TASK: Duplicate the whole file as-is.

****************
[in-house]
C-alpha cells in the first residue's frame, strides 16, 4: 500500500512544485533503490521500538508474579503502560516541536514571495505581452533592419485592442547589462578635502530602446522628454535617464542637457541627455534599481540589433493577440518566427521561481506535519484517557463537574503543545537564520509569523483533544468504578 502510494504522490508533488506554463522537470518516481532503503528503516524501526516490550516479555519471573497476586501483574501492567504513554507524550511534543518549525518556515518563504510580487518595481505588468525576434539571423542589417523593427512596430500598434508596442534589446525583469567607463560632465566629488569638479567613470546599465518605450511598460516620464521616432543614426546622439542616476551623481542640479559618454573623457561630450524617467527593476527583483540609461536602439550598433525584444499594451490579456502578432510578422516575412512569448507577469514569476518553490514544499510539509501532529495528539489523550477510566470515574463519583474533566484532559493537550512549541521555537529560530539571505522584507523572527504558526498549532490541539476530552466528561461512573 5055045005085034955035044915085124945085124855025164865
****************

[in-house]
C-alpha cells in the first residue's frame, strides 16, 4: 500500500512544485533503490521500538508474579503502560516541536514571495505581452533592419485592442547589462578635502530602446522628454535617464542637457541627455534599481540589433493577440518566427521561481506535519484517557463537574503543545537564520509569523483533544468504578 502510494504522490508533488506554463522537470518516481532503503528503516524501526516490550516479555519471573497476586501483574501492567504513554507524550511534543518549525518556515518563504510580487518595481505588468525576434539571423542589417523593427512596430500598434508596442534589446525583469567607463560632465566629488569638479567613470546599465518605450511598460516620464521616432543614426546622439542616476551623481542640479559618454573623457561630450524617467527593476527583483540609461536602439550598433525584444499594451490579456502578432510578422516575412512569448507577469514569476518553490514544499510539509501532529495528539489523550477510566470515574463519583474533566484532559493537550512549541521555537529560530539571505522584507523572527504558526498549532490541539476530552466528561461512573 5055045005085034955035044915085124945085124855025164865